Bridging the Legal-Scientific Divide in Immigration Forensic Assessments


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  • Prof. Raquel Aldana, School of Law, UC Davis
  • Marius Koga, MD, MPH, UCD SOM/PHS
  • Thomas O’Donnell, PhD, History, UC Davis
  • Caroline Perris, JD Candidate, UC Davis
  • Alea Skwara, PhD candidate, Psychology, UC Davis
  • Sharon Howard, PhD, Forensic Psychologist
  • Carmen Velazquez, PhD, Forensic Neuropsychologist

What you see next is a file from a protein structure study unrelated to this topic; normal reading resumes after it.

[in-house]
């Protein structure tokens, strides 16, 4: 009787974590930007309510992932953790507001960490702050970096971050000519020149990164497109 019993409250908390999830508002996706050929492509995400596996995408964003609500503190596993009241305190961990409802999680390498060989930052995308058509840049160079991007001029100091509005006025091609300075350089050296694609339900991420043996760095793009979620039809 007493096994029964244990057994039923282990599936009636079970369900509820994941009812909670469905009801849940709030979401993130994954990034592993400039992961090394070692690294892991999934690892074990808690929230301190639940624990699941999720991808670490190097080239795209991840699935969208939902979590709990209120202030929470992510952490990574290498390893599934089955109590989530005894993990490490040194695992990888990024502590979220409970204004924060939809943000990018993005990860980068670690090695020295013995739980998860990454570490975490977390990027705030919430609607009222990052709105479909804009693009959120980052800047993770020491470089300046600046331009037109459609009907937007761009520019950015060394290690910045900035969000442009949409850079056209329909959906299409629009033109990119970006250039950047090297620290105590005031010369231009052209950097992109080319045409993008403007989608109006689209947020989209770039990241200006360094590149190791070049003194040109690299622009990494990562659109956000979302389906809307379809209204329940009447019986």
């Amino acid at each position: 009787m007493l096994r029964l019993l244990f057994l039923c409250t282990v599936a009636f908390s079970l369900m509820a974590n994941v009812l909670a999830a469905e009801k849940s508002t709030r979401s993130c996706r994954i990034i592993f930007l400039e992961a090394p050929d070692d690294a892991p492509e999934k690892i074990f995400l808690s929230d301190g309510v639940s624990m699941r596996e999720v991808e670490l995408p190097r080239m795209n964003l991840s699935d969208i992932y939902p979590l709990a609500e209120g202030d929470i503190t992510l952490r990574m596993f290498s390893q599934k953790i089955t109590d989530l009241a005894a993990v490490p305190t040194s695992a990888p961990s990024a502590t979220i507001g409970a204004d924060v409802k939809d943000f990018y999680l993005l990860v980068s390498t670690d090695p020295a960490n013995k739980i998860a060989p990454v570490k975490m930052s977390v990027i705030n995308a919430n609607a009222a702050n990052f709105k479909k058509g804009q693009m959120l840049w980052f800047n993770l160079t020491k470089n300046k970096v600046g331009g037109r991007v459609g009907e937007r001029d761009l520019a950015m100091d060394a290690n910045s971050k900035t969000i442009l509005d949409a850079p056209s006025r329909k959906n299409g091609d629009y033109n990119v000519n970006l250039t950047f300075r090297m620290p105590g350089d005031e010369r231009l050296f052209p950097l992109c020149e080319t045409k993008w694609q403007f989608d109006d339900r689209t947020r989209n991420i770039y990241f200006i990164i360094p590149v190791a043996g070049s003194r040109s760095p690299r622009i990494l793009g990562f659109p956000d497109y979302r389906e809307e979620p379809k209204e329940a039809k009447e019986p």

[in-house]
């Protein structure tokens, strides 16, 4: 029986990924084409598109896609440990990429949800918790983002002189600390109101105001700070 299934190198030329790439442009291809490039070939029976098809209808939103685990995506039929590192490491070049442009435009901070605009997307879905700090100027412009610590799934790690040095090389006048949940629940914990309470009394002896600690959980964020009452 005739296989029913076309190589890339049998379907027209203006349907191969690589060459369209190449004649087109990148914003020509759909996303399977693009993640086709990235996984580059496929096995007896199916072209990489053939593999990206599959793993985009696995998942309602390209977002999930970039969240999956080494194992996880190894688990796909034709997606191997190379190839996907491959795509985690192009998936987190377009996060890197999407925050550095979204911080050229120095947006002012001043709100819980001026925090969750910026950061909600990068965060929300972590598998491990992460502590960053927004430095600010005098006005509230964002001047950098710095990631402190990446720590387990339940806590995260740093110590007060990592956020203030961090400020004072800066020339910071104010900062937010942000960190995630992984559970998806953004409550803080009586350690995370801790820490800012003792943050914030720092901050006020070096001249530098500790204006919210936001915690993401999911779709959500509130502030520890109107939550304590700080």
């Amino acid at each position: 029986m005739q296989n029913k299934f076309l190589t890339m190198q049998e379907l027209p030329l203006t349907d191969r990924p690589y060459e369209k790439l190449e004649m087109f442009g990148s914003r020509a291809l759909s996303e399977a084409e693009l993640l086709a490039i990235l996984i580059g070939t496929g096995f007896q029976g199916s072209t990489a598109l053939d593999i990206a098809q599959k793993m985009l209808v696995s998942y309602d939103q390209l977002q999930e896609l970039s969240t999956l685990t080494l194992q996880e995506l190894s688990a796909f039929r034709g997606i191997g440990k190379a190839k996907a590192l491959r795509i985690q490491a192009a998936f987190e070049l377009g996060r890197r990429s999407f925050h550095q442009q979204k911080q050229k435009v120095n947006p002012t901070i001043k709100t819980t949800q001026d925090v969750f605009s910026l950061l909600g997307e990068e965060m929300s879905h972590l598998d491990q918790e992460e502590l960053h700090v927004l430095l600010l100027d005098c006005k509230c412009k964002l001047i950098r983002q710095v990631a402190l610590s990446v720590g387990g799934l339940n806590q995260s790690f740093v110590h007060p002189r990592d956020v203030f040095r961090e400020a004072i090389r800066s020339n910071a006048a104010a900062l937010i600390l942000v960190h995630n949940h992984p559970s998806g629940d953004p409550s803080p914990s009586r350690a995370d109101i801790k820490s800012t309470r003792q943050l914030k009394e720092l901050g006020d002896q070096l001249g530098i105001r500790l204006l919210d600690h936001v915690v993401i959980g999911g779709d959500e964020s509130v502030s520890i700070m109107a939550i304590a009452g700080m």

For much of U.S. Immigration, foreign nationals affected by trauma have been excluded or removed from the United States, treated as either “feeble-minded” or public charges or based on mental health grounds. The aftermath of WWII gave rise to the possibility of trauma as grounds for immigration inclusion under strict and narrow circumstances. Initially, trauma as grounds for inclusion applied only to refugees. Eventually, victims of certain violent or transnational crimes such as human trafficking, domestic violence, and child abuse could seek inclusion, although often as part of law enforcement collaboration. As well, for long-term residents of the U.S. with substantial ties, the trauma of family separation also became a ground for inclusion under narrow circumstances. These developments slowly converted medical and mental health professionals exclusively from functioning as government agents of exclusion in immigration proceedings into experts documenting trauma as grounds for inclusion at the border or for protection against removal inside the border. This collaboration across disciplines between immigration lawyers and medical or mental health forensic experts has also given rise to the possibility that the science of trauma could inform norms and practices in the immigration adjudication of cases. This is an emerging and promising field that is leading to innovation in trauma-informed immigration advocacy, research, teaching and trainings, and possibly policy reforms in immigration laws and practices. At UC Davis, an interdisciplinary team led by law professor Raquel E. Aldana as Principal Investigator and Dr. Patrick Marius Koga from the medical school as a co-Principal Investigator have taken steps toward achieving greater understanding among legal norms and legal institutions about how science should inform the adjudication of trauma in immigration proceedings. This presentation will introduce distinct ways that trauma is understood across disciplines and across cultures and present our ongoing work on how immigration forensic assessments document trauma in immigration proceedings.   

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